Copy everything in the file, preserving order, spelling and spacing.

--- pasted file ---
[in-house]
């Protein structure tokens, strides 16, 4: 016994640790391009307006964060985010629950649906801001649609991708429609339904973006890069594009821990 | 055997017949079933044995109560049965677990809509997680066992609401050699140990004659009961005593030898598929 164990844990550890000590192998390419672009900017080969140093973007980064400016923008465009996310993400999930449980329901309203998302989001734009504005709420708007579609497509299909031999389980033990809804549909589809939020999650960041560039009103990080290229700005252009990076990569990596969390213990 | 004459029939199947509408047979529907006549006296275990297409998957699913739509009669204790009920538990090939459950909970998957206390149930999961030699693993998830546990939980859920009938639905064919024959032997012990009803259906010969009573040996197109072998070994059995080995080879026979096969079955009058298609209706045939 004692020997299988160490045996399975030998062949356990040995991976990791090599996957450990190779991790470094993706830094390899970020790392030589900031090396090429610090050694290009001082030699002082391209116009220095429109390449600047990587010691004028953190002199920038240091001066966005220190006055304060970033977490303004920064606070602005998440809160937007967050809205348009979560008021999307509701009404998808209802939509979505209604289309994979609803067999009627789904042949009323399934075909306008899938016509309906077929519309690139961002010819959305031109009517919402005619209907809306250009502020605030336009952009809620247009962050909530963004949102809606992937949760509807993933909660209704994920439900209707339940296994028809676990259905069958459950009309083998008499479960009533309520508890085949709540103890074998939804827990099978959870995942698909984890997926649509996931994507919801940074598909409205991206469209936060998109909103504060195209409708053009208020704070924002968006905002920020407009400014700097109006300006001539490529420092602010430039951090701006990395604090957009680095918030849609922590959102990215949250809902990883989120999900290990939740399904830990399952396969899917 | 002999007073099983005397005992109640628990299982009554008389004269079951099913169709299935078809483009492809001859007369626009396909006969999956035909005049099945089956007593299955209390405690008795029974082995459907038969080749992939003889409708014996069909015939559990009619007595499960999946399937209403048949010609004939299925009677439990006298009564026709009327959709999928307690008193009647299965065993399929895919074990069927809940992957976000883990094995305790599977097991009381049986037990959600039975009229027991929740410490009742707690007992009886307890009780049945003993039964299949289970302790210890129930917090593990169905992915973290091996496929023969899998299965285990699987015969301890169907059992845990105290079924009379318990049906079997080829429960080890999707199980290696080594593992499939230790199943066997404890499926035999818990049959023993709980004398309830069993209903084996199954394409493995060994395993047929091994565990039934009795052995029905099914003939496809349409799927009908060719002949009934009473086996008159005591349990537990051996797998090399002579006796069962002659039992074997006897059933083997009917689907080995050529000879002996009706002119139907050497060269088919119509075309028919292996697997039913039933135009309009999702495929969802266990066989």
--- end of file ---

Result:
[in-house]
């Protein structure tokens, strides 16, 4: 016994640790391009307006964060985010629950649906801001649609991708429609339904973006890069594009821990 | 055997017949079933044995109560049965677990809509997680066992609401050699140990004659009961005593030898598929 164990844990550890000590192998390419672009900017080969140093973007980064400016923008465009996310993400999930449980329901309203998302989001734009504005709420708007579609497509299909031999389980033990809804549909589809939020999650960041560039009103990080290229700005252009990076990569990596969390213990 | 004459029939199947509408047979529907006549006296275990297409998957699913739509009669204790009920538990090939459950909970998957206390149930999961030699693993998830546990939980859920009938639905064919024959032997012990009803259906010969009573040996197109072998070994059995080995080879026979096969079955009058298609209706045939 004692020997299988160490045996399975030998062949356990040995991976990791090599996957450990190779991790470094993706830094390899970020790392030589900031090396090429610090050694290009001082030699002082391209116009220095429109390449600047990587010691004028953190002199920038240091001066966005220190006055304060970033977490303004920064606070602005998440809160937007967050809205348009979560008021999307509701009404998808209802939509979505209604289309994979609803067999009627789904042949009323399934075909306008899938016509309906077929519309690139961002010819959305031109009517919402005619209907809306250009502020605030336009952009809620247009962050909530963004949102809606992937949760509807993933909660209704994920439900209707339940296994028809676990259905069958459950009309083998008499479960009533309520508890085949709540103890074998939804827990099978959870995942698909984890997926649509996931994507919801940074598909409205991206469209936060998109909103504060195209409708053009208020704070924002968006905002920020407009400014700097109006300006001539490529420092602010430039951090701006990395604090957009680095918030849609922590959102990215949250809902990883989120999900290990939740399904830990399952396969899917 | 002999007073099983005397005992109640628990299982009554008389004269079951099913169709299935078809483009492809001859007369626009396909006969999956035909005049099945089956007593299955209390405690008795029974082995459907038969080749992939003889409708014996069909015939559990009619007595499960999946399937209403048949010609004939299925009677439990006298009564026709009327959709999928307690008193009647299965065993399929895919074990069927809940992957976000883990094995305790599977097991009381049986037990959600039975009229027991929740410490009742707690007992009886307890009780049945003993039964299949289970302790210890129930917090593990169905992915973290091996496929023969899998299965285990699987015969301890169907059992845990105290079924009379318990049906079997080829429960080890999707199980290696080594593992499939230790199943066997404890499926035999818990049959023993709980004398309830069993209903084996199954394409493995060994395993047929091994565990039934009795052995029905099914003939496809349409799927009908060719002949009934009473086996008159005591349990537990051996797998090399002579006796069962002659039992074997006897059933083997009917689907080995050529000879002996009706002119139907050497060269088919119509075309028919292996697997039913039933135009309009999702495929969802266990066989």